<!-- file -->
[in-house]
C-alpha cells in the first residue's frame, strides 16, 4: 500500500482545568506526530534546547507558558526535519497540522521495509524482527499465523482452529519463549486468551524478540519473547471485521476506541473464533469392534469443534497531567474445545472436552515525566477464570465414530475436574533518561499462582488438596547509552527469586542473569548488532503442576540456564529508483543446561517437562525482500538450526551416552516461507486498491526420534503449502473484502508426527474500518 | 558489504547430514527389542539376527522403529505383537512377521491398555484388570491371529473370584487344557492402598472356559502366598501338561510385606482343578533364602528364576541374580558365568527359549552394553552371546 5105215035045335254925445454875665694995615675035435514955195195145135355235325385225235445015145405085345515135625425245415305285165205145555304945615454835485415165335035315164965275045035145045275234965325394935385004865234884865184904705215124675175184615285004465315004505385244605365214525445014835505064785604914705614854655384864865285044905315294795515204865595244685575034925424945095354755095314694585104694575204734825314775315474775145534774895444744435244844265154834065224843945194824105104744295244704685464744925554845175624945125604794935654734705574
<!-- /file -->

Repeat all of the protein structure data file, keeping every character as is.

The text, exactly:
[in-house]
C-alpha cells in the first residue's frame, strides 16, 4: 500500500482545568506526530534546547507558558526535519497540522521495509524482527499465523482452529519463549486468551524478540519473547471485521476506541473464533469392534469443534497531567474445545472436552515525566477464570465414530475436574533518561499462582488438596547509552527469586542473569548488532503442576540456564529508483543446561517437562525482500538450526551416552516461507486498491526420534503449502473484502508426527474500518 | 558489504547430514527389542539376527522403529505383537512377521491398555484388570491371529473370584487344557492402598472356559502366598501338561510385606482343578533364602528364576541374580558365568527359549552394553552371546 5105215035045335254925445454875665694995615675035435514955195195145135355235325385225235445015145405085345515135625425245415305285165205145555304945615454835485415165335035315164965275045035145045275234965325394935385004865234884865184904705215124675175184615285004465315004505385244605365214525445014835505064785604914705614854655384864865285044905315294795515204865595244685575034925424945095354755095314694585104694575204734825314775315474775145534774895444744435244844265154834065224843945194824105104744295244704685464744925554845175624945125604794935654734705574